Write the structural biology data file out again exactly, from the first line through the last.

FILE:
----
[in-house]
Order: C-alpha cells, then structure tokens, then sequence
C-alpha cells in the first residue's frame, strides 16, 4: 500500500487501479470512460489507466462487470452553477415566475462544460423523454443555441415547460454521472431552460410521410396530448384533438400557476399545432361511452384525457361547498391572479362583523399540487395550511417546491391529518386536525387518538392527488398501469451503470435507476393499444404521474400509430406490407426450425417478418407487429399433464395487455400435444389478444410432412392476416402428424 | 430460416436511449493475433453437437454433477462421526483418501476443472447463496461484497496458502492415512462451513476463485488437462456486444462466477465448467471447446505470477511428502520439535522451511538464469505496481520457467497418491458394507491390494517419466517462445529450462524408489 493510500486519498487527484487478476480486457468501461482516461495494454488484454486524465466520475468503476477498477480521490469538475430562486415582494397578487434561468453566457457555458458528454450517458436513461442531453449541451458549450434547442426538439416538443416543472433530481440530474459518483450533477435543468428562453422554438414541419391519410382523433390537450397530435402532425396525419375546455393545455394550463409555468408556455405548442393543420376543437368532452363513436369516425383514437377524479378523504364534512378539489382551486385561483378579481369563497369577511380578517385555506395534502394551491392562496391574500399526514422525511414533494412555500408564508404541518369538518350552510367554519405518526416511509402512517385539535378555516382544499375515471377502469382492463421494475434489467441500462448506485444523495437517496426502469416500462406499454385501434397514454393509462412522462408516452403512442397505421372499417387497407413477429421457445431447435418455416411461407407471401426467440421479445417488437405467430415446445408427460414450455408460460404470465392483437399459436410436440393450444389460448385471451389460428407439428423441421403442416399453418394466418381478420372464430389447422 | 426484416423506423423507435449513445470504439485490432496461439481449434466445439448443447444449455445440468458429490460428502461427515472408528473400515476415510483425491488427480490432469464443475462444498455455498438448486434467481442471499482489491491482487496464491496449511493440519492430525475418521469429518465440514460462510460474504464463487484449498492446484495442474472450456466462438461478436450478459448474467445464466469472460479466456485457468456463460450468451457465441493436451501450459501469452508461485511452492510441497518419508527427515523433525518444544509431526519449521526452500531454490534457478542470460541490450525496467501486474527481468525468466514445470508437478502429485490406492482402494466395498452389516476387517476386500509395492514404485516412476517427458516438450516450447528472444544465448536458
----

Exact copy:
[in-house]
Order: C-alpha cells, then structure tokens, then sequence
C-alpha cells in the first residue's frame, strides 16, 4: 500500500487501479470512460489507466462487470452553477415566475462544460423523454443555441415547460454521472431552460410521410396530448384533438400557476399545432361511452384525457361547498391572479362583523399540487395550511417546491391529518386536525387518538392527488398501469451503470435507476393499444404521474400509430406490407426450425417478418407487429399433464395487455400435444389478444410432412392476416402428424 | 430460416436511449493475433453437437454433477462421526483418501476443472447463496461484497496458502492415512462451513476463485488437462456486444462466477465448467471447446505470477511428502520439535522451511538464469505496481520457467497418491458394507491390494517419466517462445529450462524408489 493510500486519498487527484487478476480486457468501461482516461495494454488484454486524465466520475468503476477498477480521490469538475430562486415582494397578487434561468453566457457555458458528454450517458436513461442531453449541451458549450434547442426538439416538443416543472433530481440530474459518483450533477435543468428562453422554438414541419391519410382523433390537450397530435402532425396525419375546455393545455394550463409555468408556455405548442393543420376543437368532452363513436369516425383514437377524479378523504364534512378539489382551486385561483378579481369563497369577511380578517385555506395534502394551491392562496391574500399526514422525511414533494412555500408564508404541518369538518350552510367554519405518526416511509402512517385539535378555516382544499375515471377502469382492463421494475434489467441500462448506485444523495437517496426502469416500462406499454385501434397514454393509462412522462408516452403512442397505421372499417387497407413477429421457445431447435418455416411461407407471401426467440421479445417488437405467430415446445408427460414450455408460460404470465392483437399459436410436440393450444389460448385471451389460428407439428423441421403442416399453418394466418381478420372464430389447422 | 426484416423506423423507435449513445470504439485490432496461439481449434466445439448443447444449455445440468458429490460428502461427515472408528473400515476415510483425491488427480490432469464443475462444498455455498438448486434467481442471499482489491491482487496464491496449511493440519492430525475418521469429518465440514460462510460474504464463487484449498492446484495442474472450456466462438461478436450478459448474467445464466469472460479466456485457468456463460450468451457465441493436451501450459501469452508461485511452492510441497518419508527427515523433525518444544509431526519449521526452500531454490534457478542470460541490450525496467501486474527481468525468466514445470508437478502429485490406492482402494466395498452389516476387517476386500509395492514404485516412476517427458516438450516450447528472444544465448536458